Hugh Jackman, actor

ShoWest 2006 Male Star of the Year

We haven't seen a whole lot of Hugh Jackman since the strapping Aussie starred in 2004's "Van Helsing." Sure, there was a Jackman sighting or two in 2005: He hosted the Tony Awards (for which he won an Emmy) and had a small role in "Stories of Lost Souls," an independent project co-written and co-directed by his wife, Deborra-Lee Furness.

But those suffering the pangs of Jackman withdrawal are about to get their fix -- and then some. Jackman has no fewer than six films scheduled for release this year, including "Scoop," from writer-director Woody Allen; Fox's hotly anticipated comic book sequel "X-Men: The Last Stand"; Buena Vista's currently shooting sci-fi drama "The Prestige," written and directed by Christopher Nolan; the U.K. wartime drama, "Good"; and two animated features, Warner Bros. Pictures' "Happy Feet" and DreamWorks' "Flushed Away."

Then, there is 2007, when Jackman has another four movies on tap, including Fox's "Wolverine" (in which he co-produces as well as stars) and Warner Bros.' Darren Aronofsky-directed "The Fountain." In other words, no one is likely to accuse the 37-year-old hunk with the musical-stage pedigree (he won a 2004 lead actor Tony Award for his work in "The Boy From Oz") of doing too much lying around. Jackman did manage to take time out earlier this month to speak with Ray Richmond for The Hollywood Reporter about what it's like to be in such demand.

The Hollywood Reporter: How did it happen that overnight you became the busiest man in Hollywood?
Hugh Jackman: It likely stems from the fact that I'm famously bad at saying no. I think my doing "The Boy From Oz" also led to my getting more on the radar a bit. The great thing for me isn't just the quantity but the quality. I've been able lately to work with all of these dream directors: Woody Allen, Christopher Nolan, Darren Aronofsky -- for whom I did "The Fountain." And then Brett Ratner, of course, for the latest "X-Men."

THR: You seem to have become a major go-to actor in the comic-book/sci-fi genre. How does a guy go from "Carousel" and "Oklahoma!" to "X-Men" and "Van Helsing"?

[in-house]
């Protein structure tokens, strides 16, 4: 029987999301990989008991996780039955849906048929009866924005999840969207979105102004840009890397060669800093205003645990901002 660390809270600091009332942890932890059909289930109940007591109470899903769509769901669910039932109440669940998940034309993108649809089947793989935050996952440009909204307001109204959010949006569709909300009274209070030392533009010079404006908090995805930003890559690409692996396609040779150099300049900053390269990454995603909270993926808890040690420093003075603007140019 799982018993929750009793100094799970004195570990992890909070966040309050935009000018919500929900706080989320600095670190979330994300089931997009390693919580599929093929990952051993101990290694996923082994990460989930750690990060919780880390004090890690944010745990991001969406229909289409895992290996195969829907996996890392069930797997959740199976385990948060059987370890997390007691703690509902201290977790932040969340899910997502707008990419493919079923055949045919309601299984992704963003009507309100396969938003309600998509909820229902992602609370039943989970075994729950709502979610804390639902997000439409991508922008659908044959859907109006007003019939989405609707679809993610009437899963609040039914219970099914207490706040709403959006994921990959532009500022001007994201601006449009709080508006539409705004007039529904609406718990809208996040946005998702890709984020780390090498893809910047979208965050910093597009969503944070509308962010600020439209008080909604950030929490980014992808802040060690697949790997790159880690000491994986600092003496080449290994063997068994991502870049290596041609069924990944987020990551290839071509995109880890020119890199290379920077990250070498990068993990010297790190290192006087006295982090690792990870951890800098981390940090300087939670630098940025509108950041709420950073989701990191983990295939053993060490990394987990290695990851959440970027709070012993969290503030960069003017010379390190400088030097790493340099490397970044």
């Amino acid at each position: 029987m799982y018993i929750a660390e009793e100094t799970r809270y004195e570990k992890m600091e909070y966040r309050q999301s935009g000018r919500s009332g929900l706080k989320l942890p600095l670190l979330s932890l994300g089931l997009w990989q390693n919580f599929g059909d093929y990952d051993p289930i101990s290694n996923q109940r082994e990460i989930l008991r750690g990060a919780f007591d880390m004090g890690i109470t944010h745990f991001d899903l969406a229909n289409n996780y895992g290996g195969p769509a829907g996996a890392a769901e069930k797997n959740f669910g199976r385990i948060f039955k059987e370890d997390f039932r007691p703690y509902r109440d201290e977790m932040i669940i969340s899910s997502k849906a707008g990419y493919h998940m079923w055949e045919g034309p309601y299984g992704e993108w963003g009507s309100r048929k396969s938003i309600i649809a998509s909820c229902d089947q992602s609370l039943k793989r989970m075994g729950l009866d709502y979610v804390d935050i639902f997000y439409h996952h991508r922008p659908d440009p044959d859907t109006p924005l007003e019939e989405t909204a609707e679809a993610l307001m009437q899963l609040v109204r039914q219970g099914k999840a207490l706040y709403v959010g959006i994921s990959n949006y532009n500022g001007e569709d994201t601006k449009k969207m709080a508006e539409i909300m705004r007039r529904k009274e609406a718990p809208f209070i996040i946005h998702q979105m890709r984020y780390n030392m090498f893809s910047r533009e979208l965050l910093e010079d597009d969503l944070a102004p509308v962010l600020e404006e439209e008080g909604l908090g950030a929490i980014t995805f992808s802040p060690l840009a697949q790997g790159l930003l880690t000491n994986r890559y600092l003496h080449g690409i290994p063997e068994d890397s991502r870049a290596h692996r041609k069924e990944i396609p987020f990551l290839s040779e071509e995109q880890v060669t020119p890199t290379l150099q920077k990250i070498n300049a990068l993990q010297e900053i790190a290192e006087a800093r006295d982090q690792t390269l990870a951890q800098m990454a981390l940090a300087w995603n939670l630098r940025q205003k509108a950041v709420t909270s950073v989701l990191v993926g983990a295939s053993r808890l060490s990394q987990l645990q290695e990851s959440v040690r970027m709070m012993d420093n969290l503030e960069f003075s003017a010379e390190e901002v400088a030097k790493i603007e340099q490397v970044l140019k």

Jackman: I haven't the foggiest. Some things happen that can't be easily explained. For instance, my agent just rang me that the Coen brothers (Joel and Ethan) may want to work with me. And the thing they saw me in was "Oklahoma!" Go figure that one out.

THR: Actually, knowing how eccentric those guys are, that almost makes sense.
Jackman: (Laughs) You may be right.

THR: Or maybe the Coens heard you were being honored with the ShoWest Award for Male Star of the Year. Congratulations on that.
Jackman: Thank you. It's a great honor, and you can't say that about every accolade you might receive. Some seem to be the kiss of death. The moment you get them, your career goes south very quickly.

THR: That probably isn't likely in your case.
Jackman: No, well, I was going to say that having seen the list of previous recipients, all of them had really great careers after winning at ShoWest. So I'm truly honored to be in their company.

THR: This seems like a good time to remind you of your humble roots. Is it true that you started out playing a clown at children's parties back in Australia?
Jackman: Indeed it is. To this day, it was some of my finest work. I'd play clowns who had the very imaginative names of Kiko and Bozo. I'd never do parties with kids older than 5, because once they hit 6, they start shouting, "Hey, you're horrible!" One time, I got egged by a bunch of parents who had been drinking wine and resented the fact that I smashed one of the eggs I'd been juggling. That was my last clown gig.

THR: Now you have kids of your own and a marriage that's about to hit 10 years.
Jackman: Yeah, whatever limited spare time I have belongs to them. A friend asked me the other day, "You want to play a round of golf?" I was thinking, "He just doesn't get it." Golf takes seven hours. It's either golf or a divorce. I can't do it and stay married.

THR: Can you recall your first experience inside a movie theater?
Jackman: I was 5. I saw "The Wizard of Oz," and it completely freaked me out. I didn't want to go back for a while after that.

THR: But you finally did?
Jackman: Well, back home in Australia, when I was in my teens, the drive-in was still quite big. What you'd do is park facing the other way from the screen, put up the trunk and lay the back seat flat, put down a mattress and, well, for $10 you'd have a private space. What was best about it was, it didn't matter if the movie was any good or not.